02/14/2003 12:00AM

Quick round trip for three jockeys


NEW ORLEANS - Shane Sellers has a live mount in the Risen Star Stakes, although by late Sunday afternoon Sellers may not know quite where he is.

Sellers rides Golden Marlin here Saturday in the $150,000 Silverbulletday Stakes, then will hop a plane to Sam Houston Race Course to ride in the $200,000 Connally Breeders' Cup Handicap, where he will be on Freefourinternet for trainer Chuck Simon. Robby Albarado and Calvin Borel are in the same boat as Sellers, with mounts in both Fair Grounds weekend stakes and in the Connally.

"They didn't have any flights Saturday night, so we come back first thing Sunday morning, get back at 10 a.m., and then come ride," Sellers said.

There will be serious decisions for Sellers in the Risen Star. Saintly Look can run, but Sellers had a lot to do with the colt's win in the Lecomte Stakes here last month. Breaking from post 11, Saintly Look left the gate sharply, and even with a short run to the first turn, Sellers neatly steered him in front of most of the field before he lost any ground. Then, he geared Saintly Look down outside the flank of Call Me Lefty, leaving his pace rival at about the quarter-pole and going on to a convincing victory.

This time, Saintly Look drew post 1. The inside is the shortest way around, but a rail draw in a big field like the Risen Star's can be difficult. "I don't know exactly what I'll do," Sellers said, adding that he would talk with Saintly Look's trainer, Dallas Stewart, "and we'll make a plan.

"It's better than being in the 11 hole, though. He'll be forwardly placed. The last one was a flat mile, and nobody really closed on him. He's running with tougher horses now, and he's going to have to answer some questions."

Trust Sellers to do the right thing. There have been 19 open stakes races here this meet, and Sellers has won six of them.

Another try for Valhol

Valhol's efforts to win the New Orleans Handicap have been going in the wrong direction. Third in the race two years ago, Valhol finished a distant eighth last season. But he's back for more this year, and trainer Dallas Keen thinks the 7-year-old Valhol is as good as he has ever been.

Valhol started once after the New Orleans Handicap and was badly beaten in the Lone Star Park Handicap, after which he had surgery to remove a bone chip in his ankle. It was Valhol's second surgery - he also survived a bad case of pneumonia - and he didn't race again until December, when Valhol finished fourth, beaten about seven lengths in the Tenacious Handicap here.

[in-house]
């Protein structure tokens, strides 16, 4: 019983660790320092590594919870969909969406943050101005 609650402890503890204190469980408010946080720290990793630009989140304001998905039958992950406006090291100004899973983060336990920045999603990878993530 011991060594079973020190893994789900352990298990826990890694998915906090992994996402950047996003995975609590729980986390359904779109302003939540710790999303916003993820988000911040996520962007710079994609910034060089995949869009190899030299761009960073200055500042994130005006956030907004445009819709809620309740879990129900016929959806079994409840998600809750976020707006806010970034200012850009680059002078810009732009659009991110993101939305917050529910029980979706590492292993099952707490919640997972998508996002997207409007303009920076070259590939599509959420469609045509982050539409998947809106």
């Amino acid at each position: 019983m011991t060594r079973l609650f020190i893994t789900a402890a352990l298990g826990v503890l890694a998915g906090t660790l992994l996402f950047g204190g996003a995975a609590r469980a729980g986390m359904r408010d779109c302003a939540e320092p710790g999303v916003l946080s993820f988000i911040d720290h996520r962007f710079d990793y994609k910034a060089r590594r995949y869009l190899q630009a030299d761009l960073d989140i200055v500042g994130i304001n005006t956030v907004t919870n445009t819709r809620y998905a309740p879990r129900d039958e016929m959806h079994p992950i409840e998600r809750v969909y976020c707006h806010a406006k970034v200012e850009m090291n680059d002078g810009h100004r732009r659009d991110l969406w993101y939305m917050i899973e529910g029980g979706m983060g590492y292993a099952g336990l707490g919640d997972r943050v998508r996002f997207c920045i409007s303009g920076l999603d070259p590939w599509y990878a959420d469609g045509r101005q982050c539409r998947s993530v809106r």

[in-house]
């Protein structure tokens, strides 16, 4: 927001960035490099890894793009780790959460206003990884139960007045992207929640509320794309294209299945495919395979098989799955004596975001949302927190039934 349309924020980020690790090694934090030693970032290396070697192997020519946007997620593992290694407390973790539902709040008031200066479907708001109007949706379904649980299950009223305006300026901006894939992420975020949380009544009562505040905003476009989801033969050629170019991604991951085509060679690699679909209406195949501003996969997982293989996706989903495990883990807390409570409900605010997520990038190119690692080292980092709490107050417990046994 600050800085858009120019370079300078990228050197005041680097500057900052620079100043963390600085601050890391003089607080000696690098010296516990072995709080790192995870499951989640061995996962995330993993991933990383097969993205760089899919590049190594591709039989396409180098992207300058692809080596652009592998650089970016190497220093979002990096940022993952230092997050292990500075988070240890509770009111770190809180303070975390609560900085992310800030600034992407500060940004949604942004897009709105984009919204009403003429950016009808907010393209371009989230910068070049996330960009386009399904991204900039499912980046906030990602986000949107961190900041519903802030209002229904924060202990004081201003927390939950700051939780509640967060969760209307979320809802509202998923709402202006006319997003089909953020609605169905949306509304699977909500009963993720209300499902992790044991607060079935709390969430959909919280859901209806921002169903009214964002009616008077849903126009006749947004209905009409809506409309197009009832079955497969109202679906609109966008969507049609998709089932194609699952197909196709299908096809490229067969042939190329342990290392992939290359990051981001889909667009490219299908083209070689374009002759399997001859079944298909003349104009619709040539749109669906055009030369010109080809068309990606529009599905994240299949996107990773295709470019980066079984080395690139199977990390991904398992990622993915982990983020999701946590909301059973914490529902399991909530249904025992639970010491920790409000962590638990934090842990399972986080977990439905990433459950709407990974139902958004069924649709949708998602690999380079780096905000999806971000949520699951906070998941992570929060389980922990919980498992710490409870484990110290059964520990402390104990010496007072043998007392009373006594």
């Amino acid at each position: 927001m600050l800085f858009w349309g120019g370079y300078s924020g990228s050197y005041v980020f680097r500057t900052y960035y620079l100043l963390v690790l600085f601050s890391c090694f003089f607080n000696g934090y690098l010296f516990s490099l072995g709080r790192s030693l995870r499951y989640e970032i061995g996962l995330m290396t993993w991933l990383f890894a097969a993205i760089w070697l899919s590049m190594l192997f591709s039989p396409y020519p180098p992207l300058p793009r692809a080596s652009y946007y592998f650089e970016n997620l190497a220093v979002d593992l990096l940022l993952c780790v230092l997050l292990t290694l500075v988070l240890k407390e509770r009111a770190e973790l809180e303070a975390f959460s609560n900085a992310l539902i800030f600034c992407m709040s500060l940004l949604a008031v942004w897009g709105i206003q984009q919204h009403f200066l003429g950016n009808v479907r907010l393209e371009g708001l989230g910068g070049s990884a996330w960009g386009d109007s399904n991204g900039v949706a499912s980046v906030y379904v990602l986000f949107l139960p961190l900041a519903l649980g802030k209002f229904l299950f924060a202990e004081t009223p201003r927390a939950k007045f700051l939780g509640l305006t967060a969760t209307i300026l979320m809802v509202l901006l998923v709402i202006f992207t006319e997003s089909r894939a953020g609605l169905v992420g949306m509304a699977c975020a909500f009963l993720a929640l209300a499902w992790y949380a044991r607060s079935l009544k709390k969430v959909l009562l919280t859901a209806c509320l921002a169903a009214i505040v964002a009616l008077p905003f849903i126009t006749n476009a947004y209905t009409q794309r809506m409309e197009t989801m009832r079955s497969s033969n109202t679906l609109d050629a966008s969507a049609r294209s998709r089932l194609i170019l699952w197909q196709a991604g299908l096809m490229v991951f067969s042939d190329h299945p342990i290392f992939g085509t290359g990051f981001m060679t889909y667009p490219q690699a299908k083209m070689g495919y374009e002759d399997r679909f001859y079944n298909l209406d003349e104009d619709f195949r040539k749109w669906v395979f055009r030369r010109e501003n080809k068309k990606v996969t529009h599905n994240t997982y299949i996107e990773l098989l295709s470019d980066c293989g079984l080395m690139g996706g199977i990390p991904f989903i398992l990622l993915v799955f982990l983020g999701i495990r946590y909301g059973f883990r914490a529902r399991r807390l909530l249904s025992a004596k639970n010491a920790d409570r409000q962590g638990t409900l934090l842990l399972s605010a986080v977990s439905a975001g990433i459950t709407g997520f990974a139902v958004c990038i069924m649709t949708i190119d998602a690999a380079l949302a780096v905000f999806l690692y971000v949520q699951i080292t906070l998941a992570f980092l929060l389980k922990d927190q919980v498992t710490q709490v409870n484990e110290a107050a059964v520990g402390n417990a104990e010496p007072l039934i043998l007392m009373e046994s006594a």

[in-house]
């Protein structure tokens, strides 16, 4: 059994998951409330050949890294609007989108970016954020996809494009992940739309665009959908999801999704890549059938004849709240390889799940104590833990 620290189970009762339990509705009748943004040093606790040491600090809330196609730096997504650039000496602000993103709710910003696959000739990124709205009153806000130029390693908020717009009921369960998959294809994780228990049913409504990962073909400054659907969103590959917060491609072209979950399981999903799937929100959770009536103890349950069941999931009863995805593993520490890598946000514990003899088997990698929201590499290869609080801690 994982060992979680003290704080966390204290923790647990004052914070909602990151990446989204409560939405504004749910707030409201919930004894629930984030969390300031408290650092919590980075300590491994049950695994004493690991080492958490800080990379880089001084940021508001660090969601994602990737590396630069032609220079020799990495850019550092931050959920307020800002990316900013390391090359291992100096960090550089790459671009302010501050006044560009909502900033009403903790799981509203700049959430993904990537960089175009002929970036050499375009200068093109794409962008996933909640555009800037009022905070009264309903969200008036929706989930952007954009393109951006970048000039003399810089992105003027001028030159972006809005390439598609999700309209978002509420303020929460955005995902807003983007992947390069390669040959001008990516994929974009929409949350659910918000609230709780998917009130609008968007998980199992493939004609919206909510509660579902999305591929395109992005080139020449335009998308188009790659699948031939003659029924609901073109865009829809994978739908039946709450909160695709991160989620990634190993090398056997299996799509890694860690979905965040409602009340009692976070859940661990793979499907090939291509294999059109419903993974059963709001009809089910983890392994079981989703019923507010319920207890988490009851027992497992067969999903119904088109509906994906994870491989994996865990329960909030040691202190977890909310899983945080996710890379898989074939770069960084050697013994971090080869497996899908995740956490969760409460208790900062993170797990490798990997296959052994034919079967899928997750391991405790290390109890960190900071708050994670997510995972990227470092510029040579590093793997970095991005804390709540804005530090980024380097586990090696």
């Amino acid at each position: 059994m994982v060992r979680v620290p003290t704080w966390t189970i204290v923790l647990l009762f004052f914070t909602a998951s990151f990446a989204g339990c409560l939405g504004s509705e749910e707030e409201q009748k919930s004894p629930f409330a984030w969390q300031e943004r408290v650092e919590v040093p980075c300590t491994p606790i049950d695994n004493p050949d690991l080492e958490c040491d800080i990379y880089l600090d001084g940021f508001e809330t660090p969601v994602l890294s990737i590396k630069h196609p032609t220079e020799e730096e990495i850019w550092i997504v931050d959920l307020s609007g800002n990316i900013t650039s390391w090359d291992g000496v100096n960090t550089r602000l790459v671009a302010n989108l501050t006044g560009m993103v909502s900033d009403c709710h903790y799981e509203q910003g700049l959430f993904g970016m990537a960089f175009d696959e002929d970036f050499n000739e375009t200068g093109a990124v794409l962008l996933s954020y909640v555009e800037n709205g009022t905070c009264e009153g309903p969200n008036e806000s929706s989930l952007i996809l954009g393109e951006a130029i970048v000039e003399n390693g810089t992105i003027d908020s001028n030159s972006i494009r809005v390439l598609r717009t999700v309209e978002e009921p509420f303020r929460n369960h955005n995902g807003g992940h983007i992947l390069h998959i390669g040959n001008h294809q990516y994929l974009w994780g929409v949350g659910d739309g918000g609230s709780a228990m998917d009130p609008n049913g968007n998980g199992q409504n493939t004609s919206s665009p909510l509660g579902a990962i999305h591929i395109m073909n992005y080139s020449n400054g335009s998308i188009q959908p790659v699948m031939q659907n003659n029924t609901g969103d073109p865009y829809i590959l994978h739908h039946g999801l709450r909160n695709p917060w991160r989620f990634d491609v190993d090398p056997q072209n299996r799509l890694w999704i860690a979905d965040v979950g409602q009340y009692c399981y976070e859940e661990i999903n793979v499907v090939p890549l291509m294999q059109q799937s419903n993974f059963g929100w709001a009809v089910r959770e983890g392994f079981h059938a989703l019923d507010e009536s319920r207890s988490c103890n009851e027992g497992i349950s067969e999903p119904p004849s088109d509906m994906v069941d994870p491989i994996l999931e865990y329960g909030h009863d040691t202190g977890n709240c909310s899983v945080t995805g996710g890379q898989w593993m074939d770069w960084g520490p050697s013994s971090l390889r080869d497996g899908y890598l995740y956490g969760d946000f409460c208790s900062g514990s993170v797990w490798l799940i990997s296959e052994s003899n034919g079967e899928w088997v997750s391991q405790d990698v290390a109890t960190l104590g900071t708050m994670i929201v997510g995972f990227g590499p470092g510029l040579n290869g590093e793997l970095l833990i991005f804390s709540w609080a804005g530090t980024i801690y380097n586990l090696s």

But Valhol wasn't done. Keen sent him to Sam Houston and Valhol easily won the $100,000 Maxxam Gold Cup last month, the same race Keen used as a springboard for Allen's Oop's New Orleans Handicap win three seasons ago. Two sharp works this month at Fair Grounds have Keen thinking Valhol's next run at the Handicap will be his best.

"He takes a licking and keeps coming back," Keen said. "This horse, after his last surgery, he still has a full range of motion in his ankle. He may even be stronger than he was last year."

Cohn barn solidly built

Alice Cohn has only 10 horses in her stable, but she has cobbled together a strong Fair Grounds meet. Hondo Creek won the eighth race here Thursday, her second straight win and Cohn's fifth winner here with only 19 starters through Thursday.

Steal a Heart was Cohn's stable star here in the late 1990's, but the eight horses she had here last season struggled. The stable has more substance now, and Cohn is getting the most out of her short string.

But she's not doing it by pushing. Cohn still rides most of her own stock during their daily exercise. Once her horses get into racing shape and make a start, Cohn takes a less-is-more approach. Her horses rarely breeze once they are fit, and the works they have are measured, often with Cohn herself riding. Hondo Creek showed one published work here on Nov. 17 before she made her meet debut Dec. 5. She has raced four times this winter, but has yet to post another breeze.

"Everyone seems so concerned with how fast they work," said Cohn. "They don't pay you to go fast in the morning."

No, but Cohn's patient approach has been paying off in the afternoon.